Wednesday, March 09, 2016

Australian Court Says Sex-Segregated Seating At Muslim Lecture Violates Anti-Discrimination Law

In Bevege v Hizb ut-Tahrir Australia, (NSW Civ & Adm Trib, March 4, 2016), the Civil and Administrative Tribunal of the Australian state of New South Wales held that sex-segregated seating at a lecture sponsored by a Muslim group violates the New South Wales Anti-Discrimination Act of 1977. The sponsor of the lecture, Hizb ut-Tahrir Australia, identifies itself as an 'international political party with a franchise in Australia."  When Alison Bevege attended the group's lecture on American intervention in Iraq and Syria, she was directed to a section of the auditorium reserved for women and children.  Hizb ut-Tahrir argued to the court that separate seating of men and women "is a part of Islam, and Muslims globally are adhering to this practice through choice as part of their belief and culture."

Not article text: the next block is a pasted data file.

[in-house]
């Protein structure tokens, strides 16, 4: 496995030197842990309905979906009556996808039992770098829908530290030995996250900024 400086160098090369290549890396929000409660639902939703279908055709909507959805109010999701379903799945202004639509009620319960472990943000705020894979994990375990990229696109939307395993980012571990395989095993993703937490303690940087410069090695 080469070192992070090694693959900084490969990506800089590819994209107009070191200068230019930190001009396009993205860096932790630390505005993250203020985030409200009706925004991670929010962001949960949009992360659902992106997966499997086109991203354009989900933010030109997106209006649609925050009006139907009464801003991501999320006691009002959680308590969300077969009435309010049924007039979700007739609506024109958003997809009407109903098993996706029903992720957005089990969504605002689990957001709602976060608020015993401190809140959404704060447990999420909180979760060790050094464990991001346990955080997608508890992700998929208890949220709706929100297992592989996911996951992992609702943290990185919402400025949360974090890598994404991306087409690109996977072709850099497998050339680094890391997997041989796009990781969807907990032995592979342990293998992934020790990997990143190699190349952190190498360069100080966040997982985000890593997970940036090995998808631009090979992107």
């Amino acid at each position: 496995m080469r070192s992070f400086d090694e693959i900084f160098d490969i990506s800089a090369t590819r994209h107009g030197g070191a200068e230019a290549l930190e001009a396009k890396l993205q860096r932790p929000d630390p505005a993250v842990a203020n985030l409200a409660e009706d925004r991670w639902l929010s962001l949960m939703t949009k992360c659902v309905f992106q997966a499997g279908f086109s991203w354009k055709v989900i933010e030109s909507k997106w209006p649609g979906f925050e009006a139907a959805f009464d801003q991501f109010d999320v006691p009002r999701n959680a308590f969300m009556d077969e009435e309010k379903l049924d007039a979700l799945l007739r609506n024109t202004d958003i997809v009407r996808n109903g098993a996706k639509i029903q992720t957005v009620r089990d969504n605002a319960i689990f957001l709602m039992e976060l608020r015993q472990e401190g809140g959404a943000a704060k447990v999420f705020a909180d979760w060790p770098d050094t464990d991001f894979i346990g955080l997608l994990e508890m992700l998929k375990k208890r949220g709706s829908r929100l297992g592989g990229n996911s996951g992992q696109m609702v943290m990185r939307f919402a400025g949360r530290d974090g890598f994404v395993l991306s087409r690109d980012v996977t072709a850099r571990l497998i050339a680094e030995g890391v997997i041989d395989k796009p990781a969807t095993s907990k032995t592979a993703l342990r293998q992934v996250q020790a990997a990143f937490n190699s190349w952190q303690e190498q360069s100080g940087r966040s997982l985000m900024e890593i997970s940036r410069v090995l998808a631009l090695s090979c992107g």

While the Anti-Discrimination Act has an exemption for acts or practices "of a body established to propagate religion that conforms to the doctrine of that religion or is necessary to avoid injury to the religious susceptibilities of the adherents of that religion," (Sec. 56(d)), the court concluded that this exemption does not apply.  It was not shown that Hizb ut-Tahrir was established to propagate religion.  Also because Hizb ut-Tahrir argued that Bevege would have been allowed to choose her own seat if she had requested to do so, this shows that separate seating was not necessary to avoid injury to the religious susceptibilities of Muslims attending the lecture.

To avoid similar discrimination in the future, the court ordered that at events sponsored by the organization there must be notices that gender segregated seating is not compulsory, and ushers must be made aware of this.  Law and Religion Australia has more on the decision.